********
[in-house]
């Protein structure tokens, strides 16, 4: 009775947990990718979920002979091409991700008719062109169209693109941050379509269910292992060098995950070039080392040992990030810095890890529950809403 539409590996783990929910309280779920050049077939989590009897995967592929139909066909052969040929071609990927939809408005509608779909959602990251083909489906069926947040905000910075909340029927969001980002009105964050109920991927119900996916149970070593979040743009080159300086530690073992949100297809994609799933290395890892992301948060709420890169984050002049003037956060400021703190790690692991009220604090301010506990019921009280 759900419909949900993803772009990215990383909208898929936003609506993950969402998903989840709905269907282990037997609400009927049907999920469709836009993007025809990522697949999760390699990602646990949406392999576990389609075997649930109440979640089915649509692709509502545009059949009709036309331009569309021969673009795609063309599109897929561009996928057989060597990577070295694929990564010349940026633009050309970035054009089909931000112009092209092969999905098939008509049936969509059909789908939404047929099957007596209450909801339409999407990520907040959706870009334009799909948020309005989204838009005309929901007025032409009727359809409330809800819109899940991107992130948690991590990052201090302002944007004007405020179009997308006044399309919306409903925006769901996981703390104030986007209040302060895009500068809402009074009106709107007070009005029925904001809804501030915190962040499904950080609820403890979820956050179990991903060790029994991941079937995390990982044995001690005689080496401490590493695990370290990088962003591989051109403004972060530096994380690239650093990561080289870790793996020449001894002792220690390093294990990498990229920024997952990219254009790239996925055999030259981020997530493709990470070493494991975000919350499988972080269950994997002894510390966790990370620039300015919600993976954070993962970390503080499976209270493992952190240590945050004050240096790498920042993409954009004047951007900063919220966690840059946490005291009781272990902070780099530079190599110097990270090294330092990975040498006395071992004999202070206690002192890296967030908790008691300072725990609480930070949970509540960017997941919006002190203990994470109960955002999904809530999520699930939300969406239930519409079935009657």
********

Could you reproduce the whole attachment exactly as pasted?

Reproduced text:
[in-house]
């Protein structure tokens, strides 16, 4: 009775947990990718979920002979091409991700008719062109169209693109941050379509269910292992060098995950070039080392040992990030810095890890529950809403 539409590996783990929910309280779920050049077939989590009897995967592929139909066909052969040929071609990927939809408005509608779909959602990251083909489906069926947040905000910075909340029927969001980002009105964050109920991927119900996916149970070593979040743009080159300086530690073992949100297809994609799933290395890892992301948060709420890169984050002049003037956060400021703190790690692991009220604090301010506990019921009280 759900419909949900993803772009990215990383909208898929936003609506993950969402998903989840709905269907282990037997609400009927049907999920469709836009993007025809990522697949999760390699990602646990949406392999576990389609075997649930109440979640089915649509692709509502545009059949009709036309331009569309021969673009795609063309599109897929561009996928057989060597990577070295694929990564010349940026633009050309970035054009089909931000112009092209092969999905098939008509049936969509059909789908939404047929099957007596209450909801339409999407990520907040959706870009334009799909948020309005989204838009005309929901007025032409009727359809409330809800819109899940991107992130948690991590990052201090302002944007004007405020179009997308006044399309919306409903925006769901996981703390104030986007209040302060895009500068809402009074009106709107007070009005029925904001809804501030915190962040499904950080609820403890979820956050179990991903060790029994991941079937995390990982044995001690005689080496401490590493695990370290990088962003591989051109403004972060530096994380690239650093990561080289870790793996020449001894002792220690390093294990990498990229920024997952990219254009790239996925055999030259981020997530493709990470070493494991975000919350499988972080269950994997002894510390966790990370620039300015919600993976954070993962970390503080499976209270493992952190240590945050004050240096790498920042993409954009004047951007900063919220966690840059946490005291009781272990902070780099530079190599110097990270090294330092990975040498006395071992004999202070206690002192890296967030908790008691300072725990609480930070949970509540960017997941919006002190203990994470109960955002999904809530999520699930939300969406239930519409079935009657």